By Denny Thomas and Saeed Azhar
HONG KONG/SINGAPORE (Reuters) - Standard Chartered Plc
A sale would come after the London-based bank in November said it aimed to use capital more effectively. It said it would close or sell small units that are not in its biggest markets, do not work well with other operations or do not produce sufficient profit.
Standard Chartered <2888.HK>, which recently reshuffled management after saying 10 years of earnings growth likely ended in 2013, is also considering the sale of its Swiss private bank, Reuters reported last week.
Standard Chartered is working with an advisor to sell Hong Kong consumer finance business PrimeCredit Ltd, which the bank bought in 2004, said the people, who declined to be identified as discussions are confidential.
The bank is likely to kick off an auction to sell PrimeCredit in the next few weeks, they said.
A Standard Chartered Hong Kong-based spokeswoman, in an emailed response to a query on the matter from Reuters, said "We don't comment on market speculation."
Standard Chartered's Hong Kong-listed shares were up 0.8 percent by Wednesday afternoon, whereas the benchmark Hang Seng index <.HSI> was up 0.3 percent.
Over the past year, the bank's London-listed shares have fallen 23.6 percent compared with a 19.2 percent fall in the FTSE All Share Banks Index <.FTASX8350>.
CONSUMER FINANCE BUSINESS
Standard Chartered operates consumer finance businesses in Asia in Hong Kong and South Korea, and is in the process of selling the latter, Reuters previously reported.
PrimeCredit is a Hong Kong high-street lender specializing in high-interest loans for customers little credit history.
The lender booked after-tax profit of HK$251 million ($32.4 million) for the six months to June, 5 percent more than in the same period a year earlier, regulatory filings show. Impairment charges jumped 36 percent to HK$169.6 million.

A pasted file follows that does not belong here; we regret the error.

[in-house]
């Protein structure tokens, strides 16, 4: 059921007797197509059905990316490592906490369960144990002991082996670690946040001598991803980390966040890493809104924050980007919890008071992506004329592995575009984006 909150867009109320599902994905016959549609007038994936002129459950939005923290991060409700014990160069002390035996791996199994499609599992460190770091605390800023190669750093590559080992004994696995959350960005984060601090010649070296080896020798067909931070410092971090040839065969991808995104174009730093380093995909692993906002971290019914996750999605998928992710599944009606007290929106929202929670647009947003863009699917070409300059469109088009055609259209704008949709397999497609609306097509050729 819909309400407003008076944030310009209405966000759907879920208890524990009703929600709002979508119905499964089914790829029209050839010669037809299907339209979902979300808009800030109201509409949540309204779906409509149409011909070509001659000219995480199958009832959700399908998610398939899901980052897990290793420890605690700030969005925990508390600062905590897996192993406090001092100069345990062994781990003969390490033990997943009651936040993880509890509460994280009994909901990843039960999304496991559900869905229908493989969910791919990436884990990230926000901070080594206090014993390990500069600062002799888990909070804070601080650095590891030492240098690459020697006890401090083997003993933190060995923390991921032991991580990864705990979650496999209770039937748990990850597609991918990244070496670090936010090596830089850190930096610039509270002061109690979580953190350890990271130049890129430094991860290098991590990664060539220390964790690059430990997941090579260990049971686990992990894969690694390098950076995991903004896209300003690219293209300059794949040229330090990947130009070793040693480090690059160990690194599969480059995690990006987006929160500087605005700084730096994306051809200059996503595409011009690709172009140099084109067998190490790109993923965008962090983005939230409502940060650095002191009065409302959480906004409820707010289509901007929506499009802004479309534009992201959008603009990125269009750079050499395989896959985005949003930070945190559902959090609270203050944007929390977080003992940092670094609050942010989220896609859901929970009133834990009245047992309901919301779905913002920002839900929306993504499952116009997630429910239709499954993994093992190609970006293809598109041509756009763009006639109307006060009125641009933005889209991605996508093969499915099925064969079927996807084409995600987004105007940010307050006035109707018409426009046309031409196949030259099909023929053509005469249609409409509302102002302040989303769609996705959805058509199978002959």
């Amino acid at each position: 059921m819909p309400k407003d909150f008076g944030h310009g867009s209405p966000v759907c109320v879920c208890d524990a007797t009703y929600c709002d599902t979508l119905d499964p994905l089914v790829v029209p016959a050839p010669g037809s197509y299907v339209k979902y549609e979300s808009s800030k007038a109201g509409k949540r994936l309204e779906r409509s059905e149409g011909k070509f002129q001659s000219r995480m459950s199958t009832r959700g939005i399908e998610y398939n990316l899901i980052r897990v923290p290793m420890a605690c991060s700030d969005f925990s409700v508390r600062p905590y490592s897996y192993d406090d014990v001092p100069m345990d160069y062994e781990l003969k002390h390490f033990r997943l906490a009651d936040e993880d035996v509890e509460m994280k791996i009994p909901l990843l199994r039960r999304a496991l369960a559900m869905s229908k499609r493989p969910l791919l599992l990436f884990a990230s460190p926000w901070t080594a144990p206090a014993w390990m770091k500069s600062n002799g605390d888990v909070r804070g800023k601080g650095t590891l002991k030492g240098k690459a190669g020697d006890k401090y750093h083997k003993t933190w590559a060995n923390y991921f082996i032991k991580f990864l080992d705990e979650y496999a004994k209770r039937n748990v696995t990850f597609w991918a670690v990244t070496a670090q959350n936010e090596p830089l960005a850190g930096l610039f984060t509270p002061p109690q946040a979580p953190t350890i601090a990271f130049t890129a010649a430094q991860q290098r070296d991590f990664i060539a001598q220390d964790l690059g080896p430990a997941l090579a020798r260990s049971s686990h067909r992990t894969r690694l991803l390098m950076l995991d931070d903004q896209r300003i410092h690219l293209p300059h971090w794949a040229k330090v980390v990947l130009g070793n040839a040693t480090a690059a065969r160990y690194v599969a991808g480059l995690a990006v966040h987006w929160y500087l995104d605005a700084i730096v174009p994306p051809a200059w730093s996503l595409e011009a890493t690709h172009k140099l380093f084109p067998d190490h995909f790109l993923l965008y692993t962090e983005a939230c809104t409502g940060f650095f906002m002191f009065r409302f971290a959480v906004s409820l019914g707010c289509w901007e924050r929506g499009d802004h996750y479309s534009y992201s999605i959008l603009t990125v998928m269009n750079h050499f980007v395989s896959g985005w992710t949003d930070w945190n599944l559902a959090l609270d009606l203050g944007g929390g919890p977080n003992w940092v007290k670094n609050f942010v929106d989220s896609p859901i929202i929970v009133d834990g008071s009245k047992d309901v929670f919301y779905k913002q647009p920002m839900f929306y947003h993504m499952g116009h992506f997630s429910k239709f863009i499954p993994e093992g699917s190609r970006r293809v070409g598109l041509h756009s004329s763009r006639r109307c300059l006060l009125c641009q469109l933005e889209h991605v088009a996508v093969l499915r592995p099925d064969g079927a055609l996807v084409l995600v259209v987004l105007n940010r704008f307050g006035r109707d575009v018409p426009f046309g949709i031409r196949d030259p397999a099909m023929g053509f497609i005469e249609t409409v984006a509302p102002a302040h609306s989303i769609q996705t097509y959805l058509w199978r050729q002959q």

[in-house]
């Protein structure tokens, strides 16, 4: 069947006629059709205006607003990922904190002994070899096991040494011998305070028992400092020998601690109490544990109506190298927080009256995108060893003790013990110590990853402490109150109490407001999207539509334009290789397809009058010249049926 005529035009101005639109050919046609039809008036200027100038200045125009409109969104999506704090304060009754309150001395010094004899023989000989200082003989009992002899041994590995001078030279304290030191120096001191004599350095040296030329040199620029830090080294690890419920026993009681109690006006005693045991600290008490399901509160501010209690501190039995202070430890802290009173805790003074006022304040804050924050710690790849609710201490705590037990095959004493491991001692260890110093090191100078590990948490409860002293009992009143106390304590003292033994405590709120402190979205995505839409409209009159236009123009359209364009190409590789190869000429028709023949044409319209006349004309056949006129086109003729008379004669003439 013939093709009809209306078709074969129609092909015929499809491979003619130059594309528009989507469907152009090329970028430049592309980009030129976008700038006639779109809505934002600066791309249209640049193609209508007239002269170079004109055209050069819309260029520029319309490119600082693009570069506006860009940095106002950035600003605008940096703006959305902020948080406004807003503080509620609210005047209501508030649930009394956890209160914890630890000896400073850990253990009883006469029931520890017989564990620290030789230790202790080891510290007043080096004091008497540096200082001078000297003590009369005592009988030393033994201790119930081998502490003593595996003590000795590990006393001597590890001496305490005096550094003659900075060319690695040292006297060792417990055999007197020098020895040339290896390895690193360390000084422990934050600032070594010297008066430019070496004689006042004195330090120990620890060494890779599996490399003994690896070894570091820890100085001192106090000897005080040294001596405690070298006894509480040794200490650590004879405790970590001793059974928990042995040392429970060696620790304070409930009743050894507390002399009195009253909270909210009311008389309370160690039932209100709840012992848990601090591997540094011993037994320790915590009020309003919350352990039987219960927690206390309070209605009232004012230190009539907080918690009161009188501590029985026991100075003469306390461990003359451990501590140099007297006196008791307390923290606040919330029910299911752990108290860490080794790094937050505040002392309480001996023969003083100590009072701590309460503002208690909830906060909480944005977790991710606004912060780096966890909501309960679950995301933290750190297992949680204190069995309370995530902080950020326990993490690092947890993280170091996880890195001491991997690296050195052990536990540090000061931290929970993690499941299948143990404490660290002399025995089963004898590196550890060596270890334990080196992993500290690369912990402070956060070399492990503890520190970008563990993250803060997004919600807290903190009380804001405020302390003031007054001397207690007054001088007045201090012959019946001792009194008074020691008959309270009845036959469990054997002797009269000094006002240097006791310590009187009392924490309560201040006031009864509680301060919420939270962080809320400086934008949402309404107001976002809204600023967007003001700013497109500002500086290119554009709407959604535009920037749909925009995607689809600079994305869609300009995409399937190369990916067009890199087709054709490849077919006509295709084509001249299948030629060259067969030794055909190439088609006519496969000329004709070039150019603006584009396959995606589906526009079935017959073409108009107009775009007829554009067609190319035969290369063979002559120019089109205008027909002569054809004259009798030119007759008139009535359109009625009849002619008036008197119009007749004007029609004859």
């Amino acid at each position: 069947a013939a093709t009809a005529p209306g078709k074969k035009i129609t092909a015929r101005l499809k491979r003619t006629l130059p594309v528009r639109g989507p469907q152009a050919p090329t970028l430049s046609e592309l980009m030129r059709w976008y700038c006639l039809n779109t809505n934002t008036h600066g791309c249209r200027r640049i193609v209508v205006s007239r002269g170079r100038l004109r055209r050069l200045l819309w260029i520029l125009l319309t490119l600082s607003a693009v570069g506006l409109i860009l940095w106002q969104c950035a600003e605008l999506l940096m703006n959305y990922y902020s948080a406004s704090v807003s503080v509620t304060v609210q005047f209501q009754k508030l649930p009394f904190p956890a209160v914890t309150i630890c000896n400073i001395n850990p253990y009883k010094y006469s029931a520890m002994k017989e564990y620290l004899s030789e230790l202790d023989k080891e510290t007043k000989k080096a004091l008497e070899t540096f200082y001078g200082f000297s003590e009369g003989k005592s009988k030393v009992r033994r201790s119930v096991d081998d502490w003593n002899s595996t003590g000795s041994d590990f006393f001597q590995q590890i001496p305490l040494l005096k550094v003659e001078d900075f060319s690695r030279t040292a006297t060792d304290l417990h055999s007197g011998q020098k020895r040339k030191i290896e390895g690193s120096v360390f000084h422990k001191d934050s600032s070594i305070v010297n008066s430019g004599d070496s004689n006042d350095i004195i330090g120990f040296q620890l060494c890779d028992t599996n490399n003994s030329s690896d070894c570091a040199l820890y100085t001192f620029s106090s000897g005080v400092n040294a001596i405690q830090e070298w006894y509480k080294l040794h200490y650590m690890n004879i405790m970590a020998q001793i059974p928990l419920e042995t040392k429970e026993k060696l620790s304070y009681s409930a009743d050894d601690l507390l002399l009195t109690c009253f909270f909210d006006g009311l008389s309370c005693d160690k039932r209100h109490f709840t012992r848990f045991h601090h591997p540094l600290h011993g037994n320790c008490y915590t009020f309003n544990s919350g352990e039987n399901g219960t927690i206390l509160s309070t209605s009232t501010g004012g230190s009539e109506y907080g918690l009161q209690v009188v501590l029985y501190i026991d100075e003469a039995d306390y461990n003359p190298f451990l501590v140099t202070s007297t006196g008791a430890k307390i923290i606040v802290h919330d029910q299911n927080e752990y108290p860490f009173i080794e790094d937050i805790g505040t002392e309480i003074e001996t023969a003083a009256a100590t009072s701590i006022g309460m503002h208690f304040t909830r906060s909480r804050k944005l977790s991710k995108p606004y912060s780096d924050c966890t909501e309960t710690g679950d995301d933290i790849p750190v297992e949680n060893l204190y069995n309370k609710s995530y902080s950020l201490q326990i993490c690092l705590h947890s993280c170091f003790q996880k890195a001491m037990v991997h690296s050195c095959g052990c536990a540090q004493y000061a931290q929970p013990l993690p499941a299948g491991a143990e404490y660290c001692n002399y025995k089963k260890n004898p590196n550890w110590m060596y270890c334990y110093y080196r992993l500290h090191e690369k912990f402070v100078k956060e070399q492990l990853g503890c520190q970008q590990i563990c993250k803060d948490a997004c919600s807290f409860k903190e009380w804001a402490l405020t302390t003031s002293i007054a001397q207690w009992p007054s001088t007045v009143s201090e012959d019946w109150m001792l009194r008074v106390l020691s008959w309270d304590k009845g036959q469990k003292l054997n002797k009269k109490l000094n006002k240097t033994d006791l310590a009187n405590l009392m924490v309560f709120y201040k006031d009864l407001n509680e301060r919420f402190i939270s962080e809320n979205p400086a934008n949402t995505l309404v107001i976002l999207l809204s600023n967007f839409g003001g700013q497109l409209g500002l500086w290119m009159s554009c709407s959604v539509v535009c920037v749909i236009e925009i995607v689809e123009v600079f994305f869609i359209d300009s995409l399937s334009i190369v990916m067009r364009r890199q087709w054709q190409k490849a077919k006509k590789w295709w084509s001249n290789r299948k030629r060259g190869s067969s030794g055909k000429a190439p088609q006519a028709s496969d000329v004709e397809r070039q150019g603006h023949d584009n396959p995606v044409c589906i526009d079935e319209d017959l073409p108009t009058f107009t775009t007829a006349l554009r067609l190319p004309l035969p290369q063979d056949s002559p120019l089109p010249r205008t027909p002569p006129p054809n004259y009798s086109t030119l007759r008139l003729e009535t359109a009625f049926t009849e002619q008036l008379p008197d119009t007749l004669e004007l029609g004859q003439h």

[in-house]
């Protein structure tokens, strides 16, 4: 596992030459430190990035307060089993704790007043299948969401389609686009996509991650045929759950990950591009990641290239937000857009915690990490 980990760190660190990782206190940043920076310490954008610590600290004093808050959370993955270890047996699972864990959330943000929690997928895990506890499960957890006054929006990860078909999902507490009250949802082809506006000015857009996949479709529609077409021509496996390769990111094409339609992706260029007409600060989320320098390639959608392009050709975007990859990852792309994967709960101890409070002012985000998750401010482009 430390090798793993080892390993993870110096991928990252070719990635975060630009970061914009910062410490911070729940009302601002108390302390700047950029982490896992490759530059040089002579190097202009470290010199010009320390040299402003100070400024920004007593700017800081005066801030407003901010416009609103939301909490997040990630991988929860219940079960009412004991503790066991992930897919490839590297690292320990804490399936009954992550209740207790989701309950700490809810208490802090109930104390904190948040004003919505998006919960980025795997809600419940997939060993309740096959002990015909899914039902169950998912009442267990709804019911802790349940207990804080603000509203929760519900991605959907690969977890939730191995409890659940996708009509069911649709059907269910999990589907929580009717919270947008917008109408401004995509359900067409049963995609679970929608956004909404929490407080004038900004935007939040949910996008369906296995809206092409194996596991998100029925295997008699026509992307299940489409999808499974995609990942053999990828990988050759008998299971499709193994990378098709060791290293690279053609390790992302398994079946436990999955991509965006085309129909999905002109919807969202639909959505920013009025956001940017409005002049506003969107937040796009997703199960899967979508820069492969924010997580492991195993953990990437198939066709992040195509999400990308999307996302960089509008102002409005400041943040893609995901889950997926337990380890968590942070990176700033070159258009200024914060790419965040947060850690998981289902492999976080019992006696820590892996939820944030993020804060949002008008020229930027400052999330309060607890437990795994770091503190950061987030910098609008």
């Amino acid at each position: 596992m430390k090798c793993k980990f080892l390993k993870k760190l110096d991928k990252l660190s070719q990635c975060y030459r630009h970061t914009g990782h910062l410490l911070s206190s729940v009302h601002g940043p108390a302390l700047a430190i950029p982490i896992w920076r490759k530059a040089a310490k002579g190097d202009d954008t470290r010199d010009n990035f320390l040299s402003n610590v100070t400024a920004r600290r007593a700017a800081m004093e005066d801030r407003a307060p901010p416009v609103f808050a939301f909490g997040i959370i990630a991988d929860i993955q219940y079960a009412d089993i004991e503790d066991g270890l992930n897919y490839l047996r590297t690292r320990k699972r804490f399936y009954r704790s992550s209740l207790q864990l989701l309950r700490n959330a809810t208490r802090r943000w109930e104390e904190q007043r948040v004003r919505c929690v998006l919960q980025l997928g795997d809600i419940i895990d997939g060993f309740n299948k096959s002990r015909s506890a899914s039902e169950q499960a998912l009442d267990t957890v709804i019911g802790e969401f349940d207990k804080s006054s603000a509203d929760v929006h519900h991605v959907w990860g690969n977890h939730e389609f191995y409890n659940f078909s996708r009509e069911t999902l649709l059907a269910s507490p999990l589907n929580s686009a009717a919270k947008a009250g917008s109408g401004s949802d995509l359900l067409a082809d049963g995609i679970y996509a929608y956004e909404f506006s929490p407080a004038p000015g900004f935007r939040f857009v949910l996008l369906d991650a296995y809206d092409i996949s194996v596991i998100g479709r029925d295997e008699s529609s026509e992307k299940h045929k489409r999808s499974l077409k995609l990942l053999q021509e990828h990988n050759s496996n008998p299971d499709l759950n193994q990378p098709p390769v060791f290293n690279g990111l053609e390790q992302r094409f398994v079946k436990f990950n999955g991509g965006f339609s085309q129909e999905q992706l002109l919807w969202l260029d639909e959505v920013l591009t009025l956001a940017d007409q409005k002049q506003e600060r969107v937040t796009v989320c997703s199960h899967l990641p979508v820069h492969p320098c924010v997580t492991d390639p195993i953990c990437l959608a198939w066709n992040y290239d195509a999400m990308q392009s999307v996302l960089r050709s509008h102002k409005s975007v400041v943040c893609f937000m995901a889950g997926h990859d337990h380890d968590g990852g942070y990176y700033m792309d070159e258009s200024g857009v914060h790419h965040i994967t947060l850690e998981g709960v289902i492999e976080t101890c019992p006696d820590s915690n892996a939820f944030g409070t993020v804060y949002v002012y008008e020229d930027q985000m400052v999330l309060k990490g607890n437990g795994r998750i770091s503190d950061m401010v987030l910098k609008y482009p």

The auction for PrimeCredit is likely to attract interest from banks in Australia, China and Singapore, the people said.
Banks from those countries had shown strong interest in the sale of two Hong Kong family-run banks last year.
Last month, Standard Chartered announced a shake-up in its top ranks which resulted in Mike Rees becoming deputy to Chief Executive Peter Sands. The bank also said it would combine its wholesale and consumer units from April.
The announcement came after the bank in December said 10 years of growth had likely ended because of tougher international banking regulations, substantial loss in Korea, and slowdown in Asian markets.
The bank earns more than three-quarters of profit in Asia, the Middle East and Africa. Its limited presence to Western markets helped it come through the 2008 financial crisis relatively unscathed, and made it a stock-market favorite because of its exposure to faster growth in those emerging markets.
($1 = 7.7557 Hong Kong dollars)
(Reporting by Denny Thomas and Saeed Azhar; Additional reporting by Lawrence White; Editing by Christopher Cushing)